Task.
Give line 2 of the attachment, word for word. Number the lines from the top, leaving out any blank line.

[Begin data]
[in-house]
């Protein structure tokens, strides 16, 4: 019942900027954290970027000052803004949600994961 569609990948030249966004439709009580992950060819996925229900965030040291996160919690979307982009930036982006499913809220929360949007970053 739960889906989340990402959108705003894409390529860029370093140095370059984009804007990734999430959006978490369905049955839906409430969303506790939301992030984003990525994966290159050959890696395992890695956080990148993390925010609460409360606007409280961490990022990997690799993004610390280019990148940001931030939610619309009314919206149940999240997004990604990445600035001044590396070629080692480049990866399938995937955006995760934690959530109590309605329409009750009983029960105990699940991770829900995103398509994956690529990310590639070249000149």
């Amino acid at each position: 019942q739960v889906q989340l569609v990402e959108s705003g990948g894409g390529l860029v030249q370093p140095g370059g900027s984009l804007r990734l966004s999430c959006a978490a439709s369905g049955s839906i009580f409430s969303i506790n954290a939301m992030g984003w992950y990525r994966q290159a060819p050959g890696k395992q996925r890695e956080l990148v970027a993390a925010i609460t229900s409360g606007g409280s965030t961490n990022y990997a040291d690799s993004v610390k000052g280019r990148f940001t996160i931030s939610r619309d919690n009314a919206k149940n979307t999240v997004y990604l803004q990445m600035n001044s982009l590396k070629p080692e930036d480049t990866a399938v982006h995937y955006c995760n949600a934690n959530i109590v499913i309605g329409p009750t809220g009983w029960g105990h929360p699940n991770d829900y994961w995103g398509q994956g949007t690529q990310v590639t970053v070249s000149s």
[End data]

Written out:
């Protein structure tokens, strides 16, 4: 019942900027954290970027000052803004949600994961 569609990948030249966004439709009580992950060819996925229900965030040291996160919690979307982009930036982006499913809220929360949007970053 739960889906989340990402959108705003894409390529860029370093140095370059984009804007990734999430959006978490369905049955839906409430969303506790939301992030984003990525994966290159050959890696395992890695956080990148993390925010609460409360606007409280961490990022990997690799993004610390280019990148940001931030939610619309009314919206149940999240997004990604990445600035001044590396070629080692480049990866399938995937955006995760934690959530109590309605329409009750009983029960105990699940991770829900995103398509994956690529990310590639070249000149």